Demand building for years for “granny suites”
Pelham Town Council held a public meeting on second dwelling units Feb. 8, and while the majority of councillor and resident feedback on the matter seemed supportive of the idea, a move appears afoot to delay any such passage until after the Town’s long-awaited parking study is released.
Under the provincial Planning Act, municipalities are required to address housing needs by permitting landowners to construct second dwelling units (SDUs), either on their property or within their existing homes. Pelham can be expected to see a proliferation of “granny suites” or secondary structures once the bylaw is passed, and Town staff said demand has been building for years.
Policy planner Tara Lynn O’Toole told council that staff fields an average of two-to-three inquiries per month on the issue, mostly from residents wishing to construct units for loved ones — often senior citizens.
O’Toole ran down the list of proposed regulations, which would permit such units in all zoned areas, but with variances. Rules would stipulate one SDU per property, that a separate SDU structure could not exceed the size of the existing primary residence, and that SDUs within an existing house would be limited to just 700 square feet.
The latter detail concerned resident Anne Matthews, who told council the SDU proposal would allow her father — who suffers from dementia — to live onsite with her family.
“My parents, they’ve been married for over 50 years, and I don’t know if they could survive even pre-dementia in 700 square feet together,” Matthews said.
Director of Planning and Community Development Barb Wiens addressed that question later, saying staff was trying to find some balance in the proposed act.
“We’ve been tossing that around, Wiens said. “We’re trying to achieve the affordability targets.”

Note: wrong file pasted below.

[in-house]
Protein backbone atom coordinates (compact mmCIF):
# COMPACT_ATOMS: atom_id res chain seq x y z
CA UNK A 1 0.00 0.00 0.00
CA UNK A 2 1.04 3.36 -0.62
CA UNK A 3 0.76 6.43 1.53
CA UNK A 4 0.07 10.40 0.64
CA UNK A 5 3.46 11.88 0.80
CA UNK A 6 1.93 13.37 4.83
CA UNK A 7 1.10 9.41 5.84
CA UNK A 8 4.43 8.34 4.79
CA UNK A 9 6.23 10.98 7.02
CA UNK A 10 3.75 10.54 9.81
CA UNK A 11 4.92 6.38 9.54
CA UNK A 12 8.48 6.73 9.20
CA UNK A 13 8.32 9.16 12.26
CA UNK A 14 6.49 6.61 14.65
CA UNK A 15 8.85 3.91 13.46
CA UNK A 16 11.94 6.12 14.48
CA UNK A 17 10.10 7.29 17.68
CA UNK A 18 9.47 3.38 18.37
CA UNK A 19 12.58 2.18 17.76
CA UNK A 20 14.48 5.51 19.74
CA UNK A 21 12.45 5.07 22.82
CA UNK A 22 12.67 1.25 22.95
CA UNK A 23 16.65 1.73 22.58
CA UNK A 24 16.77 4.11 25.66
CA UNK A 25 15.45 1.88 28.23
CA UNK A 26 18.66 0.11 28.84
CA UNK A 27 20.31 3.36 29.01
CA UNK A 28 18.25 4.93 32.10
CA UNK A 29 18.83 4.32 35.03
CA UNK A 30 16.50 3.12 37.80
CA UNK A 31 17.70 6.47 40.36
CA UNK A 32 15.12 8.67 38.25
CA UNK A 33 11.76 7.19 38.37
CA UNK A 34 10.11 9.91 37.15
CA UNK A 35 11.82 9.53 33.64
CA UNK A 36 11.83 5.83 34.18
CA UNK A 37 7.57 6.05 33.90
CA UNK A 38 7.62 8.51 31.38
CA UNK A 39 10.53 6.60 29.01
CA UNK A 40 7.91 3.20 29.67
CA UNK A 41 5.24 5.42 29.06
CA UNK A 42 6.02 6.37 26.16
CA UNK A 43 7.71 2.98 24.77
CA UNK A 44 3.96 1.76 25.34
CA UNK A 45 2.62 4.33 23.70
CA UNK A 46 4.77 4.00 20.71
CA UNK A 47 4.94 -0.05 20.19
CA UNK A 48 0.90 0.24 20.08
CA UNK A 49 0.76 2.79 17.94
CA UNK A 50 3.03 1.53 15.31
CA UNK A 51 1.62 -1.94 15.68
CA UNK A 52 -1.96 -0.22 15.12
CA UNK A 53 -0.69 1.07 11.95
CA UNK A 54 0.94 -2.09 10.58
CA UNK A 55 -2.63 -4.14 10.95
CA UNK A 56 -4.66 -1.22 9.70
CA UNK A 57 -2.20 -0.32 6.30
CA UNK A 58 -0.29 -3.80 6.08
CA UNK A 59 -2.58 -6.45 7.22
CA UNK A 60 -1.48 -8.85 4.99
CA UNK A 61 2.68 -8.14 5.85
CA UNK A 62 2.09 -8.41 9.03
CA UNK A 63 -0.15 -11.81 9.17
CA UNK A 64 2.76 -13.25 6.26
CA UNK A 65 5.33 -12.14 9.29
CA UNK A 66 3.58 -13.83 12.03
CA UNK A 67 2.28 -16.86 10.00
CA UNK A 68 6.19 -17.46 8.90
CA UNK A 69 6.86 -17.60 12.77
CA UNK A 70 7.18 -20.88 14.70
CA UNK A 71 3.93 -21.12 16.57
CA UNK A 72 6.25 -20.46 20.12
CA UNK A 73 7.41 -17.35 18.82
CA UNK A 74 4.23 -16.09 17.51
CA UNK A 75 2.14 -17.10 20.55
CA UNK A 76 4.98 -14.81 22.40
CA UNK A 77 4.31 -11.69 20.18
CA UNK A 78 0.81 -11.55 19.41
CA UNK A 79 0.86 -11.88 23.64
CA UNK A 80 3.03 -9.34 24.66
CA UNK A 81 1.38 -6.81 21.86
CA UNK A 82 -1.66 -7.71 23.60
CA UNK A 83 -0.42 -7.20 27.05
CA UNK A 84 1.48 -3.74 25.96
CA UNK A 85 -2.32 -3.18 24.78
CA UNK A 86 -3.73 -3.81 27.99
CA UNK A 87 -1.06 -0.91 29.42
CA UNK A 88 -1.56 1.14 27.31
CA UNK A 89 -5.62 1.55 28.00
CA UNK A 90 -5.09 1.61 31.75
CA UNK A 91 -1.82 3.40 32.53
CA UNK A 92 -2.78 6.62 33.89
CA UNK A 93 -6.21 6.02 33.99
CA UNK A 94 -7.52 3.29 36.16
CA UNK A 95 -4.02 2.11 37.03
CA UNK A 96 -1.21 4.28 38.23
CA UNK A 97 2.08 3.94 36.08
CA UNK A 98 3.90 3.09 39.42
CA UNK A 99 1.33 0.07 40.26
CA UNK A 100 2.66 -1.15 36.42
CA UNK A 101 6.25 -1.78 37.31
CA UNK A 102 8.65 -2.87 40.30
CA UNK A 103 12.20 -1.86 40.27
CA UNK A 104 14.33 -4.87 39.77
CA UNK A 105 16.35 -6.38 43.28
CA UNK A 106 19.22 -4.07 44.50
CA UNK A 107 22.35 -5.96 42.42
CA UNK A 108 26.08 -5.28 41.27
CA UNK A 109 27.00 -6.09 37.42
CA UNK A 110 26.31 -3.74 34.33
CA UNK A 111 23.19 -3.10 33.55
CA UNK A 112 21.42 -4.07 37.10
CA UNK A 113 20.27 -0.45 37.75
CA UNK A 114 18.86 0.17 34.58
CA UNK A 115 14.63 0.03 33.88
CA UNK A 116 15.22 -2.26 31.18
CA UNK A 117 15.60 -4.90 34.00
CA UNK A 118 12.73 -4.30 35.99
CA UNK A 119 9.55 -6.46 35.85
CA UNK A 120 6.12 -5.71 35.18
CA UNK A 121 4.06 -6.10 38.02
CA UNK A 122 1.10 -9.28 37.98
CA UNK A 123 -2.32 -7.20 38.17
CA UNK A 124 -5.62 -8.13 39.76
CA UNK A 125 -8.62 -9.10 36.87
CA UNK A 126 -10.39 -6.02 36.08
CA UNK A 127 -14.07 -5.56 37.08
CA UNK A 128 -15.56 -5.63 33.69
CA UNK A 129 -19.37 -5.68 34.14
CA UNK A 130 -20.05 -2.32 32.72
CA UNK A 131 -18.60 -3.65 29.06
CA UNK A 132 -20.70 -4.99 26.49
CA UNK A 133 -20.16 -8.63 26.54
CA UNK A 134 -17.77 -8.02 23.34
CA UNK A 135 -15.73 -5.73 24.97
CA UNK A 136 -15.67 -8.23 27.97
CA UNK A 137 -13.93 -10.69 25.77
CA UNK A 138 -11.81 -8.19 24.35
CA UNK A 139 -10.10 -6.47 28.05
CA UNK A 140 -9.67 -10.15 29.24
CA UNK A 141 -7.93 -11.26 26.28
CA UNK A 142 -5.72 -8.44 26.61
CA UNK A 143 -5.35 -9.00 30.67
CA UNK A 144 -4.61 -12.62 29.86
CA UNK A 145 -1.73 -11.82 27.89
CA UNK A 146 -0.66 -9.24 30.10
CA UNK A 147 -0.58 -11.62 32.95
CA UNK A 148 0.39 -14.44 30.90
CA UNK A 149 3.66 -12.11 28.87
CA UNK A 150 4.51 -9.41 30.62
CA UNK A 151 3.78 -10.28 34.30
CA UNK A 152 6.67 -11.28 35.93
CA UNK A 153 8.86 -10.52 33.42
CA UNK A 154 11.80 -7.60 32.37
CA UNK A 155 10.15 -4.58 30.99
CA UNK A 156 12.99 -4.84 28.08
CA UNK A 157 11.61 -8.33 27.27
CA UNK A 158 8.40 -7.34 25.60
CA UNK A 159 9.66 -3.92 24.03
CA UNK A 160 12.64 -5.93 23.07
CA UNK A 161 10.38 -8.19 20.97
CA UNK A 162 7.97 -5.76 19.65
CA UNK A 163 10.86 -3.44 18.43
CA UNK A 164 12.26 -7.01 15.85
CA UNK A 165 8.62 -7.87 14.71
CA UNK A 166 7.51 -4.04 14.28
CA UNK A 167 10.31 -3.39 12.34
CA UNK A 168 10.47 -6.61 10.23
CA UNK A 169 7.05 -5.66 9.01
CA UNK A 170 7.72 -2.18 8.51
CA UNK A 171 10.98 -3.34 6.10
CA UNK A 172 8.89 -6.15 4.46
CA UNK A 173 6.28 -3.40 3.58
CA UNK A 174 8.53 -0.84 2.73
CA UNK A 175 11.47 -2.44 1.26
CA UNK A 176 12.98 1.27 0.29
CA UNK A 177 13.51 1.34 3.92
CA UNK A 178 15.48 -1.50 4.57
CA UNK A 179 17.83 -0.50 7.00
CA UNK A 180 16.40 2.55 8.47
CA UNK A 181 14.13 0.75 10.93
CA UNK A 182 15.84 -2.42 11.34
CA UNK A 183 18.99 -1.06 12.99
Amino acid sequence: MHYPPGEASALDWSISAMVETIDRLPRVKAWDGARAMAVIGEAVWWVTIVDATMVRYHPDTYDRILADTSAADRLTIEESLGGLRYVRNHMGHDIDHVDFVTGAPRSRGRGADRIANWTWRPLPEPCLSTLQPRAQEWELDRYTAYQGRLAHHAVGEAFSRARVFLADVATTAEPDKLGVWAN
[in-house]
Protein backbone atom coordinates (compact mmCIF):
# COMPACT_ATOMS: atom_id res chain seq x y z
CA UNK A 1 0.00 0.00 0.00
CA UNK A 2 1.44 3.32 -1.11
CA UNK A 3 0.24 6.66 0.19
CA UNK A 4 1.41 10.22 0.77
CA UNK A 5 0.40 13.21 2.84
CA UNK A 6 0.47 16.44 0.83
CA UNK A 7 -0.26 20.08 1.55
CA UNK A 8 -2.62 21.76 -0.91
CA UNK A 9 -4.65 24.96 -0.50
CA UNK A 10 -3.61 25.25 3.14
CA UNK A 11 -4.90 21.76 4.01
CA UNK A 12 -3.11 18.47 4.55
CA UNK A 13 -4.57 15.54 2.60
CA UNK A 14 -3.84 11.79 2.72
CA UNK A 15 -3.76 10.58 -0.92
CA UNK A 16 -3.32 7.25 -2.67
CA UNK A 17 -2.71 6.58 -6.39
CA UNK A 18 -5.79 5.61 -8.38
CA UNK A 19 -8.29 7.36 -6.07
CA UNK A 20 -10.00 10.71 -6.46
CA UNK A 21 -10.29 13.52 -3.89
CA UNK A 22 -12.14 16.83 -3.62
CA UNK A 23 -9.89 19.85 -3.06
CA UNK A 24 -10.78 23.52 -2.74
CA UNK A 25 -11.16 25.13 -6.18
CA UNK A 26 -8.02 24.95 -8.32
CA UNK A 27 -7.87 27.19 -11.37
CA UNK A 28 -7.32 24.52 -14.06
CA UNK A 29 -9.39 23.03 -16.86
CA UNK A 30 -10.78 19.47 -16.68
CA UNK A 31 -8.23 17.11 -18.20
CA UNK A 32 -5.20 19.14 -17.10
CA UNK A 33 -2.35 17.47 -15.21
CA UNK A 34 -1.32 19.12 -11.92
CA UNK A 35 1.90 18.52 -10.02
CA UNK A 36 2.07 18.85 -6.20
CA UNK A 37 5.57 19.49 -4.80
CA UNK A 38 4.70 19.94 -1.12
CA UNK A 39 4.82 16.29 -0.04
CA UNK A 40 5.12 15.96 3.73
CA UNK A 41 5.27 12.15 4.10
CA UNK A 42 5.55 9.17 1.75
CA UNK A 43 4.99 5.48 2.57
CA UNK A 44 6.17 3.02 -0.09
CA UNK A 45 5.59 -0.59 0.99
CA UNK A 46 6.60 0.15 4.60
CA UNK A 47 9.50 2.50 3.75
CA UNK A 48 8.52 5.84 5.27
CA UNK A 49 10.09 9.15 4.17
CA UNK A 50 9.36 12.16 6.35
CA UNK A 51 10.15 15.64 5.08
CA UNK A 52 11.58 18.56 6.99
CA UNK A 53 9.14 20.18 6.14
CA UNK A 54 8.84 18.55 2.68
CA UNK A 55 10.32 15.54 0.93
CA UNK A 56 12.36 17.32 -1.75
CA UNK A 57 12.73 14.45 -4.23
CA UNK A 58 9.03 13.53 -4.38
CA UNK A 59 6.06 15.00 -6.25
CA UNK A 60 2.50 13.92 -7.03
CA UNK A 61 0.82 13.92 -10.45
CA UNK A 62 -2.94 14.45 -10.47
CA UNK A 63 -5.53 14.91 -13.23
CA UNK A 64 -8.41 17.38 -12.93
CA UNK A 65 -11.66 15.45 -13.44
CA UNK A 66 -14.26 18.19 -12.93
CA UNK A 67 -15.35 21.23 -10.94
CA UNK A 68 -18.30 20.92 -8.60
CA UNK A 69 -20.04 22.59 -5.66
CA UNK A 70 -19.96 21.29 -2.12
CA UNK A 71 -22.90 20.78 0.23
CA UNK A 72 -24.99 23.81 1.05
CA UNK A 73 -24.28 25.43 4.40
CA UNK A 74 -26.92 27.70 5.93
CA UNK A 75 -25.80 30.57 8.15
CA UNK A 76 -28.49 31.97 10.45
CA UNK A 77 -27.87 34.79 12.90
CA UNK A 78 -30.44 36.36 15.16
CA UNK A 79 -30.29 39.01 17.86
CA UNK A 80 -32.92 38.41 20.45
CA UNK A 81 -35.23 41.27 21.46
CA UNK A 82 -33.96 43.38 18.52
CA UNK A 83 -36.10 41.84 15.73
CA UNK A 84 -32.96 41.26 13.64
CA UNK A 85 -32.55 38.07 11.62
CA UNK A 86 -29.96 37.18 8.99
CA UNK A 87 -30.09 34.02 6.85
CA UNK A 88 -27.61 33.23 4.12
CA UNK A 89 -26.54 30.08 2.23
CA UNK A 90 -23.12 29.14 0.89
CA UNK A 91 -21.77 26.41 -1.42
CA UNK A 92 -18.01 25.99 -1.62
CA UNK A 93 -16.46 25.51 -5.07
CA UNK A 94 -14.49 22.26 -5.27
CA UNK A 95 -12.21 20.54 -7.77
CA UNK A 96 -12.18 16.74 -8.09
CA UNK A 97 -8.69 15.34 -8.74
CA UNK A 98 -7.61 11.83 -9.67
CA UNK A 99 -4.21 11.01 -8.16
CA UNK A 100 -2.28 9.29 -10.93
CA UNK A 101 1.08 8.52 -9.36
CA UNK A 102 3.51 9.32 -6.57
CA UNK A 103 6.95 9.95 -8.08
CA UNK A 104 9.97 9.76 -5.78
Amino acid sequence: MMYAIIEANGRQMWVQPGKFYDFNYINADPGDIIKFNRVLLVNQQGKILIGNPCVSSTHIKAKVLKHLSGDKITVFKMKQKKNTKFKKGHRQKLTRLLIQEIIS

As such, the SDUs could also be rentable income property for landowners, something that addresses the province’s widespread housing affordability issue. That drew the concern of noted rental property opponents Marianne Stewart and Ron Kore.
Stewart didn’t like idea of the proposed bylaw not requiring the primary residence to be owner-occupied, while Kore asked Wiens several questions—including whether an SDU could be used as a short-term rental.
“No,” Wiens replied, reminding Kore of the bylaw banning short-term rentals that he helped spearhead last year. Wiens also added that any attempt to sell an SDU as a separate real estate entity would require property severance and relevant zoning amendments.
The matter of parking, however, provided the most logical pushback.
The staff report proposes one parking “stall” per SDU, something that Ward 3’s Bob Hildebrandt said wasn’t enough.
“We already know one parking space per unit doesn’t work,” he said. “When you look at some of the streets in East Fonthill, you can hardly drive down them. It’s almost as if this parking study is needed before we pass the second dwelling policy.”
Pelham’s municipal parking study is expected in April after a COVID-related delay.
Councillor Lisa Haun agreed with Hildebrandt, citing condo life in larger cities as proof that just one car per household may not be an adequate presumption for a smaller unit.